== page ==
Former RAF base to house asylum seekers is contaminated, government letters say

<span>A banner at a protest camp outside the main gate of RAF Scampton. Ground gases and unexploded ordnance have been found on the site.</span><span>Photograph: Phil Noble/Reuters</span>
A banner at a protest camp outside the main gate of RAF Scampton. Ground gases and unexploded ordnance have been found on the site.Photograph: Phil Noble/Reuters

A UK military base due to accommodate up to 2,000 asylum seekers under controversial plans has been found to be contaminated with ground gases and unexploded ordnance, according to government documents.

RAF Scampton in Lincolnshire is one of three mass accommodation sites earmarked by the Home Office to house asylum seekers as a supposedly cheaper alternative to hotels.

Ministers had initially planned to have 3,000 asylum seekers accommodated on three sites – the Bibby Stockholm barge in Portland, Dorset, the Wethersfield former military base in Essex and RAF Scampton in Lincolnshire – by the end of 2023. But there are fewer than 1,000 people on the Bibby Stockholm and at Wethersfield and none at Scampton, though the first 60 asylum seekers are due to arrive there in the coming weeks.

A letter from Lee Rowley, the minister for housing, planning and building safety, addressed to West Lindsey district council, where RAF Scampton is situated, stated that there are “potential risks to human health arising from ground gases, UXO (unexploded ordnance) and ground contamination which could affect both workers on the site and asylum seekers”.

“These risks could mean the site is not suitable for its intended use which could give rise to likely significant effects associated with human health,” the letter states.

The letter also says that mitigation measures are in place to make the site safe but “in the unlikely event of failure of any of the mitigation measures users will be removed from the affected location within the site”.

A separate letter from Home Office officials, also sent to the council earlier this month, notes that being housed on a military base could trigger trauma for some asylum seekers.

“Those accommodated at the site are likely to be aware that it was formerly used as a military barracks. For some asylum seekers this association may trigger memories of past mental traumas in their home countries which is why the site is unlikely to be deemed suitable for those who are vulnerable or have serious mental health needs,” it states.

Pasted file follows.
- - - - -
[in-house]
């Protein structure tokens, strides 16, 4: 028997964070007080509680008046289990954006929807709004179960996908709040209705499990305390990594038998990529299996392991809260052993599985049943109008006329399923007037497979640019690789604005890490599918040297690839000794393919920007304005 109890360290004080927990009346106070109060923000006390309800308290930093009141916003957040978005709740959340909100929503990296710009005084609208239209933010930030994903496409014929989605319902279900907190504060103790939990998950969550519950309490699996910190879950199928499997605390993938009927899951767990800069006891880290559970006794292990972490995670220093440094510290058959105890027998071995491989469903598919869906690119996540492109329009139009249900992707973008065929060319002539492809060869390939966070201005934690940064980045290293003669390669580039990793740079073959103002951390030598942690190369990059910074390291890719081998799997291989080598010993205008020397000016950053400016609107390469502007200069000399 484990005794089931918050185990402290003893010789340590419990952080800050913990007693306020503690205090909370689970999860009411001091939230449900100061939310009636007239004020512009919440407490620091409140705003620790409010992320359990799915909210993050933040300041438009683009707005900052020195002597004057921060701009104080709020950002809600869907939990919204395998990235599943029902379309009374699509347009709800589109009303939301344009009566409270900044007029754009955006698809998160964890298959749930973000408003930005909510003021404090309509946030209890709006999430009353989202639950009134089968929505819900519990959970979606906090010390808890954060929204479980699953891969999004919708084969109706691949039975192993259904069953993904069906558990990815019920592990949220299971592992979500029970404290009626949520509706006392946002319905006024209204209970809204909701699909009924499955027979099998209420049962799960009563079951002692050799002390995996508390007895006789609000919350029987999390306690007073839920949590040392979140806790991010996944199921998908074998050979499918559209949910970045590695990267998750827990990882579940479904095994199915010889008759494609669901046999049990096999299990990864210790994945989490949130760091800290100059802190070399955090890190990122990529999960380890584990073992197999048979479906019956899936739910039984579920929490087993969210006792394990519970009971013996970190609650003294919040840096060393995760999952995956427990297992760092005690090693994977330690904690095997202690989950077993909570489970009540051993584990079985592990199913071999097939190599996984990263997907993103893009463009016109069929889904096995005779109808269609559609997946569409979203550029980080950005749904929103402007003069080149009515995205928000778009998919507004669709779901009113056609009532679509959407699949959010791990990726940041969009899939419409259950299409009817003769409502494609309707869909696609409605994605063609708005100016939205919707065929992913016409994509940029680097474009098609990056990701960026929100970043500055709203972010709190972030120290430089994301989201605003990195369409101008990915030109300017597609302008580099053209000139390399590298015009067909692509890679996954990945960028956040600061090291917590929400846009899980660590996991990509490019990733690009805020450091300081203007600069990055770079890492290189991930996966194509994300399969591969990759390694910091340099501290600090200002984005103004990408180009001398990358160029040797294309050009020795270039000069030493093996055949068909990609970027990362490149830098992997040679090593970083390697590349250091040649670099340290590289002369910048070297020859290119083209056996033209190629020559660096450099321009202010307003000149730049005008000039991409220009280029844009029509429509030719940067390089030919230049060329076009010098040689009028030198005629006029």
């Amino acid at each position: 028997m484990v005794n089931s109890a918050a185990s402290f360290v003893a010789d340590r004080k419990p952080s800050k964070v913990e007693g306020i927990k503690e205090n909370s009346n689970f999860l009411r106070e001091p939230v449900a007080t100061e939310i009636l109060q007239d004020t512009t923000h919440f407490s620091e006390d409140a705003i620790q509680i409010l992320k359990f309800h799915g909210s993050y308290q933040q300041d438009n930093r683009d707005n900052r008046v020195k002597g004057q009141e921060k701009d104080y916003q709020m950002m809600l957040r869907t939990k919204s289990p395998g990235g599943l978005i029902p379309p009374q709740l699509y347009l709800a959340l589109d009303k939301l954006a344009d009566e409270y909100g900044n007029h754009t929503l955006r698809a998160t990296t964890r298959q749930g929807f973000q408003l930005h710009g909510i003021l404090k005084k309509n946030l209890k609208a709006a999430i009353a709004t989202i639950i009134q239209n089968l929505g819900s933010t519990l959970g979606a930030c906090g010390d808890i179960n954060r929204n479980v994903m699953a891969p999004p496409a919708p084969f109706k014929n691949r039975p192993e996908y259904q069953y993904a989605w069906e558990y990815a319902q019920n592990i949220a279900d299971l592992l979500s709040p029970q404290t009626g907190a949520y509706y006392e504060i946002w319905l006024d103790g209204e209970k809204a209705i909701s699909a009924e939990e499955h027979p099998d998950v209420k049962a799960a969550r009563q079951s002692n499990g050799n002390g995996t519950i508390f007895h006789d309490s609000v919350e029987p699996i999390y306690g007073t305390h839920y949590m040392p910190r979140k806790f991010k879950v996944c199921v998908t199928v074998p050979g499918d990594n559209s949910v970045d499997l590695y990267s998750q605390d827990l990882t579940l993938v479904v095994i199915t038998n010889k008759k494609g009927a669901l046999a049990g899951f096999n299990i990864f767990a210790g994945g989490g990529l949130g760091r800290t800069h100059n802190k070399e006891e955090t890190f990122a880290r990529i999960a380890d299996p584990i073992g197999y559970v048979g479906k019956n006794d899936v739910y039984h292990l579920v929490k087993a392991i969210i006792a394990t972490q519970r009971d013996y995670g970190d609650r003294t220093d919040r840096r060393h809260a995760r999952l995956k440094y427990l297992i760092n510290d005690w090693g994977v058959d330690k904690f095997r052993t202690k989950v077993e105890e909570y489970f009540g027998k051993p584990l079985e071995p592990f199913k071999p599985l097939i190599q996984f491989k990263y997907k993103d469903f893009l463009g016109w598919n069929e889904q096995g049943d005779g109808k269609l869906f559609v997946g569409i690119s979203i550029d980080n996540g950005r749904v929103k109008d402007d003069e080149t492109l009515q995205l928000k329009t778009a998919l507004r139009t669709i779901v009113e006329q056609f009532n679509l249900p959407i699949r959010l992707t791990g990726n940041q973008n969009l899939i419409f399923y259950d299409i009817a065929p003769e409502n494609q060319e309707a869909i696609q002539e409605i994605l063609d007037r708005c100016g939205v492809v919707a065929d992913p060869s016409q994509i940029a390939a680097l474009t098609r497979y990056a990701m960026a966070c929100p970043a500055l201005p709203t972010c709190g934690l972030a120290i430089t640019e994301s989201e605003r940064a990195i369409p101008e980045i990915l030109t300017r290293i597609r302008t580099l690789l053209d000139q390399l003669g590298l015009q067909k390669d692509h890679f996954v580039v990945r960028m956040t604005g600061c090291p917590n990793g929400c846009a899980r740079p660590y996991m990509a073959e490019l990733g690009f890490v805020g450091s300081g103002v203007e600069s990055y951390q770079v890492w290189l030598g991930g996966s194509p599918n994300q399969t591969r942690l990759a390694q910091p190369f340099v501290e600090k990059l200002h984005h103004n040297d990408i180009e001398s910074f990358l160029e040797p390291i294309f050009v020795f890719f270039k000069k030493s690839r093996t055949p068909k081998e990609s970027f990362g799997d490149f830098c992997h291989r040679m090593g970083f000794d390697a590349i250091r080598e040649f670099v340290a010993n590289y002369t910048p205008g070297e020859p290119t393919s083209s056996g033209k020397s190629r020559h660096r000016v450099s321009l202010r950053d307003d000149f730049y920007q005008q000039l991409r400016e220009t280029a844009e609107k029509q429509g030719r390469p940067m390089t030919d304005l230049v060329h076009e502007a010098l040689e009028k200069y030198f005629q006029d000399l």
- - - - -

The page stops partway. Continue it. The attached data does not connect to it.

West Lindsey district council is opposed to the Home Office plans for RAF Scampton and has expressed concerns about it jeopardising a future heritage scheme for the historic site. The base was home of the Dambusters and has five Grade II-listed buildings.

It describes the Home Office plan to significantly increase the population in the remote, rural area as “unsustainable and inappropriate” and refers to high levels of contamination on the site.

The council has also raised concerns about possible damage to material of archaeological significance during the construction process. “This is considered irreversible harm which would result in substantial harm to heritage assets with archaeological interest,” officials states in a response to government about the plans.

Related: ‘Like a stalag’: local people condemn asylum seeker housing on Essex airbase

According to the Home Office, at the end of December 2023 there were about 46,000 asylum seekers in hotels costing £8m each day. A recent report from the National Audit Office found that housing people at RAF Scampton will cost £45.1m more than hotels.

A government spokesperson said: “The asylum system is under unprecedented pressure, brought about by a significant increase in dangerous and illegal journeys into the country. As part of the conditions of the special development order for RAF Scampton, a number of surveys will be undertaken prior to occupation.

“The safety of individuals remains our absolute priority, and we reiterate that any accommodation used in response to the increasing pressures on the UK asylum system will be fit for purpose and meet all relevant housing and health and safety rules.”